Here’s a new twist: The government shutdown actually benefits the parties causing the stalemate.
American Public Media’s Marketplace.org reports that Democrats and Republicans profit financially from their fruitless debating. How so?
The Democratic National Committee (DNC) says it raised a record-breaking $2 million from Friday to Monday. Much of the money came from first-time donors. “It was the biggest fundraising day since before the 2012 election,” said Mo Elleithee, spokesman of the DNC.
Republicans aren’t happy about the Democrats fundraising windfall. Kirsten Kubowski, press secretary of the Republican National Committee (RNC), commented:
“We’re wondering if the reason they’ve refused to come to the table over the last couple of days is because they feel like they’re getting something out of it monetarily.” Ouch!
Somebody please tell Mrs. Kubowski that you shouldn’t throw stones while sitting in a glass house.
As it turns out, and by Kubowski’s admission, the RNC has raised over $1 million since Monday morning and has seen a great response on the government shutdown and on Obamacare.
According to Stephen Smith, a political scientist at Washington University, the donation windfall didn’t just happen. Both parties deliberately prepared to take advantage of this situation with mailings, e-mails and websites ready to capture the donations.
Unlike the official Obamacare health insurance website (healthcare.gov, which couldn’t handle Monday’s rush), Republicans and Democrats made sure their servers could accommodate the extra traffic and process donations.
A Better Way To Handle This
Bragging about record donations caused by the inability to get a deal done just isn’t right.
Nobody likes gloaters, especially if the spoils come at someone else’s expense.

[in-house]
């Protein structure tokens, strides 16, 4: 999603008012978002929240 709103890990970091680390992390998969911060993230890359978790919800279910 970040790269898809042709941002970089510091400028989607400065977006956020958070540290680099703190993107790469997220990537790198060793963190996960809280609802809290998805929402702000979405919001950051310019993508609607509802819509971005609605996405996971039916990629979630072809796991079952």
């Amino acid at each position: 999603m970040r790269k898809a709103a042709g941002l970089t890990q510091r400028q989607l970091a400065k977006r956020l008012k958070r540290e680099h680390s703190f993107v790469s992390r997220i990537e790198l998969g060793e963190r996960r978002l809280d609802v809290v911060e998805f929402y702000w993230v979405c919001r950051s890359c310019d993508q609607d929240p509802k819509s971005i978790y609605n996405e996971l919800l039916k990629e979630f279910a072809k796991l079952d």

Furthermore, both political parties obviously feel justified and emboldened by the fact that more donors support their fruitless cause. This is bad news. Why?
The announcement to (partially) shut down the government and essentially admit defeat has already been made. This first step was the hardest step. The path of least resistance now is to keep the shutdown going.
Stocks and The Government Shutdown
Stocks didn’t fare well on Thursday. The S&P 500 (SNP: ^GSPC) was down as much as 22 points, the Nasdaq-100 (Nasdaq: ^IXIC) as much as 60 points and the Dow Jones (DJI: ^DJI) well over 150 points.
This drop may not have been a result of the government shutdown though.
In fact, solely based on technical analysis, the September 29 Profit Radar Report expected a drop to at least 1,672. Here’s how the Profit Radar Report put it:
“There’s an open chart gap at 1,672.40. Chart gaps have acted as magnets and the S&P is likely to dip to 1,672 on a ‘chart gap closure excursion.’”
The S&P 500 (NYSEArca: SPY) chart above provides a visual of the open chart gap pointed out by the September 29 Profit Radar Report (red line and oval).
The open gap was closed yesterday. It now is important that crucial support, just below the previously open chart gap, holds.
Chart gaps can provide valuable clues. Here’s another example. The August decline left two open S&P 500 chart gaps at 1,685 and 1,706 (green lines and ovals).
Partially because of those open chart gaps, the August 25 Profit Radar Report stated that: “There are good reasons for stocks to rally. Such as: Open chart gaps at 1,685 and 1,706, VIX (Chicago Options: ^VIX) back below the upper Bollinger Band, and failure to touch a long-term trend channel at the August 2, high.”
Regardless of the government shutdown, stocks are at a potential inflection point (this should lead to a breakout or breakdown) from a technical perspective.
Here is a detailed analysis of the Nasdaq and S&P 500:
Bullish or Bearish? S&P 500 Lagging, Nasdaq at New High Near Double Fibonacci Resistance
Simon Maierhofer is the publisher of the Profit Radar Report.
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